Gum Health

Gum Health

What is gum disease?

Gum disease is where the gums become red, swollen and sore, and can bleed. In the worst cases it can cause infection of the tissues supporting the teeth. Gum disease is very common and is likely to affect most adults at some point in their life. There are two main types of gum disease: ‘gingivitis’ and ‘periodontal disease’.

What is gingivitis?

Gingivitis is the most common form of gum disease and leads to the superficial inflammation of the gums. It causes the gums around the teeth become very red and swollen. Often the gums bleed when you brush them.

What is periodontal disease?

If gingivitis is left untreated, it can turn into periodontal disease. This affects the underlying bone which holds the teeth in place. If the periodontal disease is not managed, it can lead to tooth mobility, sensitivity, gum recession and eventual tooth loss. Severe gum disease affects approximately 10% of the population and is a major cause of tooth loss in adults.

How do I know if I have gum disease?

The first sign may be blood on your toothbrush when you clean your teeth. Your gums may also bleed when you are eating, leaving a bad taste in your mouth and your breath may become unpleasant. If you think you may have gum disease, the most important thing to do is visit your dentist for a full examination. The dentist will use a special probe to measure any space present between your tooth and gum, known as a pocket. This will also identify any sites which are bleeding. The increased pocket depths indicate a higher risk of gum disease. The dentist may take some xrays of your teeth to see the amount of bone that has been lost. This assessment is very important, so the correct treatment can be prescribed for you.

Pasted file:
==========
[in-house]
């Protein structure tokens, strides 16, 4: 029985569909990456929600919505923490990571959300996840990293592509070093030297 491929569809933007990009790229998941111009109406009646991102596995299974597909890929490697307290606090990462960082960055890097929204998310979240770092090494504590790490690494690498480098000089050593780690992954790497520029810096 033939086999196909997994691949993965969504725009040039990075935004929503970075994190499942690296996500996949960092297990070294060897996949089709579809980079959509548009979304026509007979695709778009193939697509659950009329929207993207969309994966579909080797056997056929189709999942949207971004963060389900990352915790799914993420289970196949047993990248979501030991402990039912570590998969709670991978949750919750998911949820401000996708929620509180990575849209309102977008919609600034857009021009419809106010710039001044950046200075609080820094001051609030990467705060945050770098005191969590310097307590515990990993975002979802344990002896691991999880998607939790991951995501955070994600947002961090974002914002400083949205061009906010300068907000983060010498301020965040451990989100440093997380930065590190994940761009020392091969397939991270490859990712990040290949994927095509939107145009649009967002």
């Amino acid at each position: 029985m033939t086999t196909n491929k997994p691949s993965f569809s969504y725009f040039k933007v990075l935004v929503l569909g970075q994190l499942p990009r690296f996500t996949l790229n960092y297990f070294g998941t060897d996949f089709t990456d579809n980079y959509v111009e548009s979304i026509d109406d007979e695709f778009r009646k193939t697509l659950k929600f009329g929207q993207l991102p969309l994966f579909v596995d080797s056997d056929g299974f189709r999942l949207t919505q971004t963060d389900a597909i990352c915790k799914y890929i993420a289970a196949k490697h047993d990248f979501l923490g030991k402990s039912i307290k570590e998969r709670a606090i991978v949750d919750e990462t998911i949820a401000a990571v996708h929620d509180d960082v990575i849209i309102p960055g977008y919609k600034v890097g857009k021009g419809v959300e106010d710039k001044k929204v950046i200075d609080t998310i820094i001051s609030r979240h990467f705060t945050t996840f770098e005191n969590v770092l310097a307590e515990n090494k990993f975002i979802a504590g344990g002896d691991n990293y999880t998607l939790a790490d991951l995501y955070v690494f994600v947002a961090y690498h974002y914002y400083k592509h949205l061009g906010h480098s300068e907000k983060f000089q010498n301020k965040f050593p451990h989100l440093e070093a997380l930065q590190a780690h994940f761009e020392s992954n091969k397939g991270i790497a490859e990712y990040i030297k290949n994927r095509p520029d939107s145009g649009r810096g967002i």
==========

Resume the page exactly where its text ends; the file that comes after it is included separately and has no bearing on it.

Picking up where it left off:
What are the causes of gum disease?

  • Plaque – Gum disease is primarily caused by bacterial plaque. Plaque is a film of bacteria which forms on the surface of the teeth every day. Many of the bacteria in plaque are harmless, but there are some that have been shown to be the main cause of gum disease. In the most aggressive forms of gum disease, even the smallest amount of plaque is harmful. To prevent and treat gum disease, you need to make sure you remove all the plaque from your teeth every day. You can do this by brushing your teeth, and by cleaning in between the teeth with interdental brushes or floss.
  • Smoking – People who smoke are more likely to have gum disease. Smoking may change the type of bacteria in dental plaque, increasing the number of bacteria that are more harmful. It also reduces the blood flow in the gums and supporting tissues of the teeth and makes them more likely to become inflamed. Gum disease in smokers progresses more quickly than in people who do not smoke and is more difficult to treat. Because of the reduced blood flow smokers may not get the warning signs of bleeding gums as much as non-smokers.
  • Diabetes – Gum disease and periodontitis have a two-way relationship. Diabetics whose blood sugar is unstable have a higher risk of developing periodontitis, and those patients with unstable periodontitis, are more likely to develop diabetes. If your diabetes is well controlled, however, you are at no greater risk of periodontitis. If you treat one condition, it often has a positive effect on the other. If you are diabetic, it is very important to attend your dental examinations to ensure any signs of periodontal disease can be treated. If you have periodontal disease, a blood test is sometimes indicated to check for signs of diabetes.